Instead Anissa Rangel and her family members, who are almost all uninsured, use a combination of charity medical care and emergency room visits to manage a variety of chronic conditions. This can often lead to tough choices. Anissa’s mother, Alma Rangel, told Al-Jazeera, “Sometimes we don’t get tests done…Anissa needed this, [her father]needed that, and we choose. What is the priority?” When Anissa faced an acute episode of her idiopathic thrombocytopenic purpura, which left her with bleeding gums and mottled bruises on her body, her doctor had to advise her to go to the emergency room in San Antonio to get the tests she needed, because he knew they wouldn’t turn her away.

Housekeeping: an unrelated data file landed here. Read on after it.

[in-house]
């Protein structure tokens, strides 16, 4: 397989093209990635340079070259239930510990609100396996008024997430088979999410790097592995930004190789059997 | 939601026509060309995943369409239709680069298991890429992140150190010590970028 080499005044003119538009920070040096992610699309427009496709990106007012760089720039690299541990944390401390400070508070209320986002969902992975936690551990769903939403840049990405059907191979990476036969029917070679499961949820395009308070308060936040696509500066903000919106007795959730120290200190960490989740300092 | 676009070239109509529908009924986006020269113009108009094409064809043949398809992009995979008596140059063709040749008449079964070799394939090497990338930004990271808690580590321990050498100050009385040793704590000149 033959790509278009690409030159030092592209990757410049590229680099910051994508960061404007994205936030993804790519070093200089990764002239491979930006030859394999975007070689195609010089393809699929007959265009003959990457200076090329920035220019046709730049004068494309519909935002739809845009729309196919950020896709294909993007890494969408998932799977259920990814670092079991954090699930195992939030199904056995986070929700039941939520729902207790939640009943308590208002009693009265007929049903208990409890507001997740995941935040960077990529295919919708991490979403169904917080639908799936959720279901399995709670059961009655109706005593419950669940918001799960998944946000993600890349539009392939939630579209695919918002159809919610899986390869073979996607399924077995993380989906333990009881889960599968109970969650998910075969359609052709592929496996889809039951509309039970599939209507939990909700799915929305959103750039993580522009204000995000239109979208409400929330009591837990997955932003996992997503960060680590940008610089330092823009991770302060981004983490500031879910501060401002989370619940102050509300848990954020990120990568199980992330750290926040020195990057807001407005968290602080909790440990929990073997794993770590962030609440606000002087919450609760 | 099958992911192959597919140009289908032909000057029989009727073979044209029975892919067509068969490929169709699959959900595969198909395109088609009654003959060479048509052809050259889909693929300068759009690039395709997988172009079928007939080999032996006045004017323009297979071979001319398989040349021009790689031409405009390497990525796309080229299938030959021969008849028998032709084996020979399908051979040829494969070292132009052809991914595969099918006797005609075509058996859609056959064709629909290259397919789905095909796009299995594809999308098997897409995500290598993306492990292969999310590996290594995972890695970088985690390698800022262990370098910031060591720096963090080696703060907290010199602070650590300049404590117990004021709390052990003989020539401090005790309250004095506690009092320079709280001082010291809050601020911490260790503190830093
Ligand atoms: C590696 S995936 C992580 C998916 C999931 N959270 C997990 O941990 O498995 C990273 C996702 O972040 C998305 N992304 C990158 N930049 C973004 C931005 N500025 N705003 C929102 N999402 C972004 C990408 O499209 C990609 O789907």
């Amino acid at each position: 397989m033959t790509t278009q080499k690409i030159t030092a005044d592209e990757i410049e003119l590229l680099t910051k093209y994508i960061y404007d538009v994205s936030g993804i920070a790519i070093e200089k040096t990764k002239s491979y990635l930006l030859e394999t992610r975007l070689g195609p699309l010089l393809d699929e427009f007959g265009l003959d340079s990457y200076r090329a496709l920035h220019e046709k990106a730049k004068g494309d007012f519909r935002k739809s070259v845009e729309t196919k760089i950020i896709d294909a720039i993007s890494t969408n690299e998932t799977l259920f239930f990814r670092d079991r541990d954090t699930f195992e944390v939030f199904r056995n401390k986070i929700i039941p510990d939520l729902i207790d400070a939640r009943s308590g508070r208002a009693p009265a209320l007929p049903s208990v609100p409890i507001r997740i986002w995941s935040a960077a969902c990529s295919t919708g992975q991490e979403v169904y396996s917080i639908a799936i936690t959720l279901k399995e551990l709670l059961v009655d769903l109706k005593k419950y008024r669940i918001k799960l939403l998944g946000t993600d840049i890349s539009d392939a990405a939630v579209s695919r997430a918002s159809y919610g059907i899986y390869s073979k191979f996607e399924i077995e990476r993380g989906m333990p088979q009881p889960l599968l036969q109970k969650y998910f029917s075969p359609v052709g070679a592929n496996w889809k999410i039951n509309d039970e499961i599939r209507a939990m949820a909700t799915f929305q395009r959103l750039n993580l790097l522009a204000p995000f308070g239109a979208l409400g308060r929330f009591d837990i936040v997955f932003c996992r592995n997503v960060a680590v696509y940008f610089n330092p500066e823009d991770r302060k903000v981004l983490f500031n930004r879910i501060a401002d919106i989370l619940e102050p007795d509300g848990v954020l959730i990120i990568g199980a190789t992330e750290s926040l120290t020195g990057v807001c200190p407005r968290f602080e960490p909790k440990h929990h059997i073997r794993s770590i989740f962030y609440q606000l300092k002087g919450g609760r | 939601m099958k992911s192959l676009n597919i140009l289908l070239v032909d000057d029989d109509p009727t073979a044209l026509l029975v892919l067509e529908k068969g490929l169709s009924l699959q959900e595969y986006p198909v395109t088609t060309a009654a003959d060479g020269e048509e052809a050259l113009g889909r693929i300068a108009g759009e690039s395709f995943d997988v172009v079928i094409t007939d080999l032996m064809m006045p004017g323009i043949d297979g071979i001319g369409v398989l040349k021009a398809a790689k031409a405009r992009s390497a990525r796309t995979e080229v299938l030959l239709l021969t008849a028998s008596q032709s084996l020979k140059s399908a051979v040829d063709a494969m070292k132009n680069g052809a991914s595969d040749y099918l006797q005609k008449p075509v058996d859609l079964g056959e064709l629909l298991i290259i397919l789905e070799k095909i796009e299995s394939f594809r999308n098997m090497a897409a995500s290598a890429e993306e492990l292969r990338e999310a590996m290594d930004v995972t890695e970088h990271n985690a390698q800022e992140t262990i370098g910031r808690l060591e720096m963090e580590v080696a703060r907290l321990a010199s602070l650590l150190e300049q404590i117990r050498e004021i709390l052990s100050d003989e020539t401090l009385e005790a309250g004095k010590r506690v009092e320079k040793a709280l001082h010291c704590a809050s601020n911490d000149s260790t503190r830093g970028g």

Al-Jazeera points out that one of the most insidious effects of the refusal to expand Medicaid is that poor Texans are blaming the Affordable Care Act for their difficulties, when it’s really Rick Perry’s fault. Texans like Anissa Rangel’s father, Jose Rangel, feel that “prior to the ACA, health providers were more attuned to those lacking coverage, whereas they now expect people to have insurance.” Many people who expected to be able to receive subsidized coverage through the ACA marketplaces have instead found themselves in the “coverage gap”, making too much to qualify for un-expanded Medicaid, but not enough to qualify for ACA insurance subsidies. For those who thought that “Obamacare” would help them, it feels like they are being wronged by the system.

As Andrea Guajardo, director of community health for the Christus Santa Rosa Health System, told Al-Jazeera, “The average customer did not understand Texas’ decision [not to expand Medicaid]. People were like, ‘I thought “Obamacare” was going to help me.'”